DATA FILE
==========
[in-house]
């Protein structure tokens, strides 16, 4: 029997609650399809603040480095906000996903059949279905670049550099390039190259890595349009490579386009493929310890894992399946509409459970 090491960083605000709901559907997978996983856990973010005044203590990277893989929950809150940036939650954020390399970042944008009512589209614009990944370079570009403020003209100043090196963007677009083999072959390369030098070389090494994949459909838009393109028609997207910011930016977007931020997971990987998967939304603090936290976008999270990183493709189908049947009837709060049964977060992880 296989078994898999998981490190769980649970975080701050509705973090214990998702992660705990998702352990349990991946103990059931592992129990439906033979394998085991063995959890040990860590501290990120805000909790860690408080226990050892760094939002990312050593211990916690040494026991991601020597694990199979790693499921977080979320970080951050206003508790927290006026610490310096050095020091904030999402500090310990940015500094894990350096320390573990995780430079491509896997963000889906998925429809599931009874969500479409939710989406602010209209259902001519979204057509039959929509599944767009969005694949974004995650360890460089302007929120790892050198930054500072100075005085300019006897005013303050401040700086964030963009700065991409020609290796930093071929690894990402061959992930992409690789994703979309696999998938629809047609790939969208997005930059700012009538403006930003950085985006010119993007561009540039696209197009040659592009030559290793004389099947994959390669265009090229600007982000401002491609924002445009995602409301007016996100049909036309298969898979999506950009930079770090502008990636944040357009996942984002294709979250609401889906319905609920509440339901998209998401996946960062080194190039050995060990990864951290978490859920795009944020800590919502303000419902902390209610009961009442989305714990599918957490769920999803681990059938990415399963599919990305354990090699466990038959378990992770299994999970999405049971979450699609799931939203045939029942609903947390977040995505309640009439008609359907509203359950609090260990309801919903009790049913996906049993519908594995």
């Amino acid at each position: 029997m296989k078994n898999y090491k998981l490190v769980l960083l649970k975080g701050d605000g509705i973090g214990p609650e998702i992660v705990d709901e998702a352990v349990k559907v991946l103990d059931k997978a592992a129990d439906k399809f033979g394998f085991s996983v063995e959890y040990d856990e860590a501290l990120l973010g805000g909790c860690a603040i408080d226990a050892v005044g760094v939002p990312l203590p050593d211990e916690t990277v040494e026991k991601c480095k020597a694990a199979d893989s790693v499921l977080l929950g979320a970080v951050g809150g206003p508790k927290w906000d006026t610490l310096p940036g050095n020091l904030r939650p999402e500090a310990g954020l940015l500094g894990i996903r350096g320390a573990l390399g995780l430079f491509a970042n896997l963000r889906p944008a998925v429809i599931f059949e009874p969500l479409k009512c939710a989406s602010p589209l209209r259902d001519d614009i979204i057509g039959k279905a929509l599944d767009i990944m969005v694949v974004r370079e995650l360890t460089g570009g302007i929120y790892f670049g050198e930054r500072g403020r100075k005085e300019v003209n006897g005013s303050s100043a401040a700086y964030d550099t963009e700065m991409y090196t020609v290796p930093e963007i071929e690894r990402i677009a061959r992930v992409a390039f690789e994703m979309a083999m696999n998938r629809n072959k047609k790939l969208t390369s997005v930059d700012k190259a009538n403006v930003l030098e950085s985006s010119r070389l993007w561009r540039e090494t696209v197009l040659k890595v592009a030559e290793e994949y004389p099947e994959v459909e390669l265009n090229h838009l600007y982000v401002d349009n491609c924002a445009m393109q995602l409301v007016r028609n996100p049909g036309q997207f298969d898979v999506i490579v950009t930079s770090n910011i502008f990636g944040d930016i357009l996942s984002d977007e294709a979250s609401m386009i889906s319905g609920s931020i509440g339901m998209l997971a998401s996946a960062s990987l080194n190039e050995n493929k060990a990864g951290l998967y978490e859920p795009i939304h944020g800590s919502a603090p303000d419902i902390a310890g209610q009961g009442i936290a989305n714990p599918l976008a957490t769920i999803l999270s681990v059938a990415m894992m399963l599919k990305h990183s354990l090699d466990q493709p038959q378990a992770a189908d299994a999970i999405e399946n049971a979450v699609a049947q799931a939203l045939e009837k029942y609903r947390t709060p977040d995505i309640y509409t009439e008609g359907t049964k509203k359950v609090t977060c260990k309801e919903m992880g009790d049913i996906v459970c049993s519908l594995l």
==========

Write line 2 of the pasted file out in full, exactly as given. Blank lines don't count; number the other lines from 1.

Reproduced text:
């Protein structure tokens, strides 16, 4: 029997609650399809603040480095906000996903059949279905670049550099390039190259890595349009490579386009493929310890894992399946509409459970 090491960083605000709901559907997978996983856990973010005044203590990277893989929950809150940036939650954020390399970042944008009512589209614009990944370079570009403020003209100043090196963007677009083999072959390369030098070389090494994949459909838009393109028609997207910011930016977007931020997971990987998967939304603090936290976008999270990183493709189908049947009837709060049964977060992880 296989078994898999998981490190769980649970975080701050509705973090214990998702992660705990998702352990349990991946103990059931592992129990439906033979394998085991063995959890040990860590501290990120805000909790860690408080226990050892760094939002990312050593211990916690040494026991991601020597694990199979790693499921977080979320970080951050206003508790927290006026610490310096050095020091904030999402500090310990940015500094894990350096320390573990995780430079491509896997963000889906998925429809599931009874969500479409939710989406602010209209259902001519979204057509039959929509599944767009969005694949974004995650360890460089302007929120790892050198930054500072100075005085300019006897005013303050401040700086964030963009700065991409020609290796930093071929690894990402061959992930992409690789994703979309696999998938629809047609790939969208997005930059700012009538403006930003950085985006010119993007561009540039696209197009040659592009030559290793004389099947994959390669265009090229600007982000401002491609924002445009995602409301007016996100049909036309298969898979999506950009930079770090502008990636944040357009996942984002294709979250609401889906319905609920509440339901998209998401996946960062080194190039050995060990990864951290978490859920795009944020800590919502303000419902902390209610009961009442989305714990599918957490769920999803681990059938990415399963599919990305354990090699466990038959378990992770299994999970999405049971979450699609799931939203045939029942609903947390977040995505309640009439008609359907509203359950609090260990309801919903009790049913996906049993519908594995």